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ASCAP Chief Paul Williams on Songwriting, Scoring and ‘Phantom of the Paradise’

Variety logo Variety 1/17/2017 Cynthia Littleton
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MIAMI — Writing music for a film or TV show is a deeply emotional and visceral process, Paul Williams, famed songwriter and ASCAP president, said Tuesday during a Q&A at the NATPE conference.

Williams’ formative years as an actor gave him with a love of working with visual media. The in-depth interview conducted by songwriter Sam Hollander spanned the length of Williams’ career, from his early acting efforts to highs in the 1970s to the lost decade of the 1980s and his return to form in the 1990s after he became sober. Along the way he shared anecdotes about great songs (“Rainbow Connection,” “We’ve Only Just Begun,” “Love Boat Theme”) and working with industry legends (Jim Henson, Johnny Carson, Brian De Palma).

“I love writing for the visual world,” Williams said. “I love that place where you’re able to write authentically guided by a great story. Great film scoring to me is where you are in the theater watching a story and I just totally connected with what’s going on.”

Williams said songwriting was a vehicle for artists to “reach into the center of your chest and say something that is really going on with us.” When a song connects with an audience, it does so because listeners are responding to the emotional texture. He also urged songwriters to have faith in their abilities when up against time pressure to create.

“This should be a huge relief for anybody struggling with a deadline — and if you’re writing for television you know what it is to struggle with a deadline. There’s an amazing amount of relief for you just knowing [the inspiration] is up there,” he said, adding that writing for television is a “somewhat mystical” process.

Williams said the marketplace conditions for songwriters and composers of film and TV music are improving. The music business overall has suffered a down cycle, but film and TV remains a beacon for tunesmiths. More often than not, “there’s such a solid love for the music that is put in [film and TV] projects, and they pay for it properly,” he said. “On behalf of 600,000 members of ASCAP, I thank you from the bottom of my heart.”

Hollander pressed Williams on his memories of working in the 1974 cult-fave film “Phantom of the Paradise” with director Brian De Palma. Williams plays a disfigured songwriter who sells his soul to the devil in order to persuade a woman to perform his music. The movie allowed Williams to satirize pop music genres and also comment on media and cultural trends that are still relevant today.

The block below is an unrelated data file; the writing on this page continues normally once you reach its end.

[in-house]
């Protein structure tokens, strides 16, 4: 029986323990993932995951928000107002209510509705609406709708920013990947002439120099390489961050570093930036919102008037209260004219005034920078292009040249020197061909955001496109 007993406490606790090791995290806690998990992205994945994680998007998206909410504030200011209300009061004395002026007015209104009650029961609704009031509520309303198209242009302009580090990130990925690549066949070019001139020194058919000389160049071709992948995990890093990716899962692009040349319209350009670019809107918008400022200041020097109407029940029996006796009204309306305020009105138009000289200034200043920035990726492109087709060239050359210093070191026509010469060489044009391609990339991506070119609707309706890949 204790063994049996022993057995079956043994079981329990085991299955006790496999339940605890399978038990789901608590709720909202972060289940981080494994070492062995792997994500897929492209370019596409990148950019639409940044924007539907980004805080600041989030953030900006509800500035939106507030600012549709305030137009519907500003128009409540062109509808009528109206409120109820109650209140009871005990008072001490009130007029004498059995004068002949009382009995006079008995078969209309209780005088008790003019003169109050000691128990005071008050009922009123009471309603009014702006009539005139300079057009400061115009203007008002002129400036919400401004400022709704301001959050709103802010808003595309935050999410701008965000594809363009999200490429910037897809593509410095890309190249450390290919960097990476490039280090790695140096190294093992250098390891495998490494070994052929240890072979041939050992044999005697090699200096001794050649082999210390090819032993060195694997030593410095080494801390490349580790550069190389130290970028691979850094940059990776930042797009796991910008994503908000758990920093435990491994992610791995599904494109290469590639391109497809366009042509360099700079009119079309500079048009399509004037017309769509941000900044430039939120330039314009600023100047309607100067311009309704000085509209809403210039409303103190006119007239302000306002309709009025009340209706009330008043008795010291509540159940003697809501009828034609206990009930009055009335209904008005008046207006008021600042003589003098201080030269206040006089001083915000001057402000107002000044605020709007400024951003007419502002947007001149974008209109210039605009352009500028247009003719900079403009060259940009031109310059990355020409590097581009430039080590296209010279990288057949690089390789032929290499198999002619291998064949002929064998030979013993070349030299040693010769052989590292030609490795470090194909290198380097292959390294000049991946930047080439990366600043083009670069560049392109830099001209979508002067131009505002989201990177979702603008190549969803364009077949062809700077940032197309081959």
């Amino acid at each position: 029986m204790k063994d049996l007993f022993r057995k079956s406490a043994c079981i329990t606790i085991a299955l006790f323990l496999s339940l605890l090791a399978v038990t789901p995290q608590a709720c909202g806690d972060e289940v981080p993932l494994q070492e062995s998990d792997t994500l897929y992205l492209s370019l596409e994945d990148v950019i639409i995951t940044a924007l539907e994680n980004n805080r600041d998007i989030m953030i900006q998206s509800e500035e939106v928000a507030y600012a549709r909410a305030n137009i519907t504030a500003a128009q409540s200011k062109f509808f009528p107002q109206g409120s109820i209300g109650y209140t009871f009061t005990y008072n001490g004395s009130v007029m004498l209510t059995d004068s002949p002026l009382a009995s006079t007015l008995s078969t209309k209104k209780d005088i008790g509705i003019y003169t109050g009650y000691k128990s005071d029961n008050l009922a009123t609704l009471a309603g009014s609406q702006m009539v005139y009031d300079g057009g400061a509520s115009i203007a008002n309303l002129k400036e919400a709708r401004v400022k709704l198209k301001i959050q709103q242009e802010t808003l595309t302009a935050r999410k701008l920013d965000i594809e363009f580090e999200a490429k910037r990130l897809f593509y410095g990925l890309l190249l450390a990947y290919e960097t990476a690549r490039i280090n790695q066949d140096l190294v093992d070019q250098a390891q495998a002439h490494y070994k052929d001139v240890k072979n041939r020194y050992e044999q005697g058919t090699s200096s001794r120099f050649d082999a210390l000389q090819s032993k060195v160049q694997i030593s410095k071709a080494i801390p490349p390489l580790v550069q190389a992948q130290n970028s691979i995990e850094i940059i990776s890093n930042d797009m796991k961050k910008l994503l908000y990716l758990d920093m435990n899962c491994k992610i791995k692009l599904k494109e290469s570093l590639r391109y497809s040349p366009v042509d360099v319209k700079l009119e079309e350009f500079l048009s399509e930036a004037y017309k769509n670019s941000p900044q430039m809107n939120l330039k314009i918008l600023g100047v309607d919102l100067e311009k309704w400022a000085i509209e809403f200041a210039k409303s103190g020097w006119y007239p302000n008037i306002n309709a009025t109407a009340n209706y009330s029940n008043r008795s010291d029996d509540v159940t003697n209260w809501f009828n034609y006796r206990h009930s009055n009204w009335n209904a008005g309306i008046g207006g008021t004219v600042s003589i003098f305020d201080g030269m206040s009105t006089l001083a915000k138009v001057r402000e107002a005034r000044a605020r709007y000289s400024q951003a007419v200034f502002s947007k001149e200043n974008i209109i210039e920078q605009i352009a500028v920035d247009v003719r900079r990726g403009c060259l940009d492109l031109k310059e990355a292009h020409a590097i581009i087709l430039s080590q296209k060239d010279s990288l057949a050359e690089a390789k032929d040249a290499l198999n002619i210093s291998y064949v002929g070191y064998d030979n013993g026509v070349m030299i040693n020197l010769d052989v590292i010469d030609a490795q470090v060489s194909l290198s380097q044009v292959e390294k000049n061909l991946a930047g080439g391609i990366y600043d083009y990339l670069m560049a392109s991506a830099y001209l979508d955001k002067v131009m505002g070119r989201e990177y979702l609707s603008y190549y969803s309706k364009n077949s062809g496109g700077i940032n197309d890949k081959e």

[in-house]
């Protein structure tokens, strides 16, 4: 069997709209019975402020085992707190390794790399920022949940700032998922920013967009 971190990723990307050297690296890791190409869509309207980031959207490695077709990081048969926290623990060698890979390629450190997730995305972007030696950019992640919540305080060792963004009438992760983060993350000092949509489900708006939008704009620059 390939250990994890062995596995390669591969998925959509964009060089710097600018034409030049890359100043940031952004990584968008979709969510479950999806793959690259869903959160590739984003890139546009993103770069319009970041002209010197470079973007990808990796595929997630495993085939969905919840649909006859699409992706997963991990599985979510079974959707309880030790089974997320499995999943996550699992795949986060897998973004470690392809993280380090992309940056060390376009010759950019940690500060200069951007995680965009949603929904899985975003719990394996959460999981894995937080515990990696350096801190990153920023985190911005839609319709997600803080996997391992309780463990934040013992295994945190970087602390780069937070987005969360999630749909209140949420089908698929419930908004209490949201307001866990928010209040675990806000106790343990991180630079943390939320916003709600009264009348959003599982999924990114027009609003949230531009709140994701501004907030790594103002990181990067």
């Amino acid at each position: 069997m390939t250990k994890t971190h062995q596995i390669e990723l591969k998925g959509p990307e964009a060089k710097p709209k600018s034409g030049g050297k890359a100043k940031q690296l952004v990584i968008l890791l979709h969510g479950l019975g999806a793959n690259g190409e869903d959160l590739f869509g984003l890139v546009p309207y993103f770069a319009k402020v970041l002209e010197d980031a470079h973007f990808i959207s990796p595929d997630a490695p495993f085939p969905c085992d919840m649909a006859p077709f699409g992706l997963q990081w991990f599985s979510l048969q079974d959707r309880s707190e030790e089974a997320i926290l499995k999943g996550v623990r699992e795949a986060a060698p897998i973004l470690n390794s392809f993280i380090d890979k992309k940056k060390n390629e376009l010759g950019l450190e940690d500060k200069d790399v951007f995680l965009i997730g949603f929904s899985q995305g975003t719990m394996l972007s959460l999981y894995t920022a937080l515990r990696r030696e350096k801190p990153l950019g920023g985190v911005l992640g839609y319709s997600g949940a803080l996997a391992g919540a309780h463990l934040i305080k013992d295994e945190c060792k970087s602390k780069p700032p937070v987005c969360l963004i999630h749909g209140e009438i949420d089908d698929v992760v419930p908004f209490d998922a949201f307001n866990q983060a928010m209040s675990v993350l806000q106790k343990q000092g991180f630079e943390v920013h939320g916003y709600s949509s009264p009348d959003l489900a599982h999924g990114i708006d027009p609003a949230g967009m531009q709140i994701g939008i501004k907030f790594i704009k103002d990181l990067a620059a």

Although the movie came and went in its initial release, Williams has been told by filmmakers including Edgar Wright and Quentin Tarantino that “Phantom” was an influence on their work.

“The people that loved it have honored it and treasured it,” Williams said. The experience has taught him: “Don’t write something off as a failure too quickly.”

Among other fun facts from the session:

  • “Fill Your Heart,” the first song Williams ever wrote, was the B-side of the Tiny Tim novelty hit “Tiptoe Through the Tulips.” It was later recorded by David Bowie.
  • Williams initially turned down the offer to write a song for a bank commercial with his then-collaborator Tony Asher. “I said ‘I’m white light and black leather’ — I’m a street guy,” Williams recalled. When Asher told him the fee, he got down to business very quickly and “We’ve Only Just Begun” was born. Williams sang the tune in the blurb, which would go on to be a massive hit for the Carpenters and a career-making tune for Williams.
  • The first work Williams did after regaining his sobriety in the early 1990s was songs for “The Muppet Christmas Carol.” He got inspiration by going out to sit in a peaceful meadow and reading a “very bloody novel” by crime author Lawrence Block.
  • Williams was surprised as anyone else that Daft Punk reached out to him a few years ago to collaborate on the song “Touch.” He expressed his “immense respect” for the artistic vision of French rockers known for maintaining anonymity by performing on stage with masks.

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